A Nightmare on Elm Street 1 / 2 / Remake (1984-2010)

A Nightmare on Elm Street Remake (2010, Samuel Bayer)

Unexpectedly ended up watching the second half of this (and up through the first kill of Freddy’s Dead) on the ceiling of the dentist’s office while getting a filling replaced. Same ol’ thing, Nancy and her bf trying to stay awake, then trying to figure out why this is happening, then pulling Freddy out of the dream world to kill him. Jackie Earle Haley, now a repeat-offense child abuser, has some cool makeup, distinct from the original design, but that’s the only thing here that’s distinct. I didn’t recognize Rooney Mara at all, blaming the poor lighting for that. The bf was Kyle Gallner, just off Jennifer’s Body, who had worked with Craven on Red Eye. The parents are blamed for killing an innocent gardener (the three-pronged garden cultivator as finger-knives, get it?), then Mara discovers FK was not innocent at all, and isn’t killing them as revenge on the parents, but just because he’s a real bad man. The hearing aid scene in Freddy’s Dead holds up well, but the best Freddy movie I’ve seen this year is still Buzzard.


A Nightmare on Elm Street (1984, Wes Craven)

The dentist remake viewing experience combined with the Plaza screening part 3 got me curious whether the original Elm Street series was available cheaply on blu-ray, and yes, very cheaply, so it’s marathon time. My first time seeing any of these in HD, and in at least twenty years. Part one doesn’t look too distinctive, and human behavior wasn’t the writers’ strong suit, but all a horror movie needs to become legendary is a cool concept and good theme song, and we’ve got both of those covered.

First to die is Tina (Amanda Wyss, between Fast Times and Better Off Dead), victim of some memorably anti-gravity claw work. Her pretty-eyed boyfriend Rod (Jsu Garcia would appear in a couple Soderbergh films and Candyman 3) is blamed by the cops, led by Heather’s dad John Saxon. Rod later hangs in his cell, leaving only Heather (also of Shocker and Hellraiser 10) and her bf John Depp (later of Secret Window and Tusk).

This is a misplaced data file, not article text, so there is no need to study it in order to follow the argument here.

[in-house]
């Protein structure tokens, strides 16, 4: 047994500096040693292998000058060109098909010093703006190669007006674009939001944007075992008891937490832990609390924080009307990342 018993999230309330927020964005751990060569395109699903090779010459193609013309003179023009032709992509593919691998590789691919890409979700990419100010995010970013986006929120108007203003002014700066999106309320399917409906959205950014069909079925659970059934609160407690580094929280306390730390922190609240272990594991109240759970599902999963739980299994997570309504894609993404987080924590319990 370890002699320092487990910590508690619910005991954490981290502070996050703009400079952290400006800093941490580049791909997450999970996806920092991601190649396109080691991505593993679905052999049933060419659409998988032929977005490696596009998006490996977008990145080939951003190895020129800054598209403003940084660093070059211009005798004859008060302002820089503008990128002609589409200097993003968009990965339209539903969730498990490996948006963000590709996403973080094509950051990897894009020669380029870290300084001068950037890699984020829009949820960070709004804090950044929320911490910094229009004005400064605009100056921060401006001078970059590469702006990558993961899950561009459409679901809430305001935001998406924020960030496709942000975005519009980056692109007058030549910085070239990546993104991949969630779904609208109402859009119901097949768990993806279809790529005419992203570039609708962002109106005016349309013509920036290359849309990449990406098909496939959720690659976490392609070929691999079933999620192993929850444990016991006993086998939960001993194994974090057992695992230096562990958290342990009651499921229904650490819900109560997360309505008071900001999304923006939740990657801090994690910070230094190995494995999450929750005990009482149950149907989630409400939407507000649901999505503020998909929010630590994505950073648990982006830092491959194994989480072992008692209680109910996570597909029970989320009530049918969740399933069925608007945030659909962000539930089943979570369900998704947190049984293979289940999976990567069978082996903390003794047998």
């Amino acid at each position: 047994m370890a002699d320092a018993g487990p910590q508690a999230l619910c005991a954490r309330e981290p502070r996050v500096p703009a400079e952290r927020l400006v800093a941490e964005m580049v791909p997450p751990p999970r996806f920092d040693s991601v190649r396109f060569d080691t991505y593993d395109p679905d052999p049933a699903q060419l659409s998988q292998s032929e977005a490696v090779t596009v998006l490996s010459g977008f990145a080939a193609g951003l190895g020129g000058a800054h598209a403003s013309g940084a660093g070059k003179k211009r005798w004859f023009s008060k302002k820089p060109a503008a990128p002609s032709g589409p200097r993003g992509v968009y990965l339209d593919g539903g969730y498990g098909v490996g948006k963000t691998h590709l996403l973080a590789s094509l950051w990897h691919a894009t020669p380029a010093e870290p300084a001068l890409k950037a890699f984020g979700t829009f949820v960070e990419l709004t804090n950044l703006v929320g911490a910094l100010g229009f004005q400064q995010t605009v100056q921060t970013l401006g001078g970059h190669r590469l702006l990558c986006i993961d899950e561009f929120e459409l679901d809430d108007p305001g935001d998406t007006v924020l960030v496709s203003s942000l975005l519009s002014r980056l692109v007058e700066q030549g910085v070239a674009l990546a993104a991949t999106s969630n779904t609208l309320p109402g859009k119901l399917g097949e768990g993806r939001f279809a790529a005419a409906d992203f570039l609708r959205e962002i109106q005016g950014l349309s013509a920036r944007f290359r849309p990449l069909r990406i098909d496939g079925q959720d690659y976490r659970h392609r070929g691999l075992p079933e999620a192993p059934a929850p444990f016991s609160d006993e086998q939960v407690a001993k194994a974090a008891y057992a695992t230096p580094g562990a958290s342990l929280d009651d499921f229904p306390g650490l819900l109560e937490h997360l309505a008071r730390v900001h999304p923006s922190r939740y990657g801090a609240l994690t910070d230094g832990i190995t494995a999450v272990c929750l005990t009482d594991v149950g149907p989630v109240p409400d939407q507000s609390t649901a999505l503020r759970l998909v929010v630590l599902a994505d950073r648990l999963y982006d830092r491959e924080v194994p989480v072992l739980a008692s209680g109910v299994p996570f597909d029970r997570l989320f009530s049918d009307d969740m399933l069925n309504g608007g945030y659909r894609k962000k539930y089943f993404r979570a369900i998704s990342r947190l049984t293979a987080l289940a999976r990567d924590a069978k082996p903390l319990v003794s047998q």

“What the hell are dreams anyway?”
“Mysteries… incredible body hocus pocus.”

This is dialogue between two people who WORK at the DREAM INSTITUTE, a Cronenbergian facility where Heather is checked in. She also tried watching The Evil Dead to stay awake. Depp doesn’t make it (both of the movie’s cool kills are in bedrooms, bloody and gravity defying). Heather’s parents are complicit (mom is Ronee Blakley of A Return to Salem’s Lot) and we hear Freddy was “a filthy child murderer who killed at least 20 kids in the neighborhood.” He’s ultimately defeated through some childish magic: Heather turns her back on him and demands her friends back. But:


A Nightmare on Elm Street 2: Freddy’s Revenge (1985, Jack Sholder)

Jesse (Mark Patton of an Altman film) is new in town, a Simple Minds fan who just moved into Nancy’s house. Straight away he’s being followed by Freddy when asleep, and local girl Lisa (Kim Myers with Meryl Streep vibes, of Hellraiser 4) when awake. Nancy was nice enough to leave her diary behind, so the kids learn more about Freddy, who is trying to emerge into the waking world by taking over Jesse’s body – no glove here, the blades grow through his fingers. When this happens, Jesse ends up “inside,” and Lisa braves some seriously unconvincing mutant animals in the power plant where Freddy used to work, and they burn the Freddy off, Jesse emerging safe from within. A decent sequel, from before they’d fixed a formula for these things. Sholder would make The Hidden next (about killers possessing innocent bodies), writer David Chaskin would do I, Madman (about a disfigured killer wearing the skin of his young victims), both carrying on themes from this movie.

The human behavior here is about 10% better than the original Nightmare. I remember the chaotic pool party, not the leather-studded gym teacher. We get real “Parents Just Don’t Understand” vibes from Jesse’s dad Clu Gulager. The kids are lame, but it feels more like they’re meant to be lame. School jock Grady (Robert Rusler of Sometimes They Come Back) has a Zappa poster. Was everything in the 80’s so very 80’s? Sure the music, but the wallpaper and decor and clothes too.

First victim is the family bird, boooo: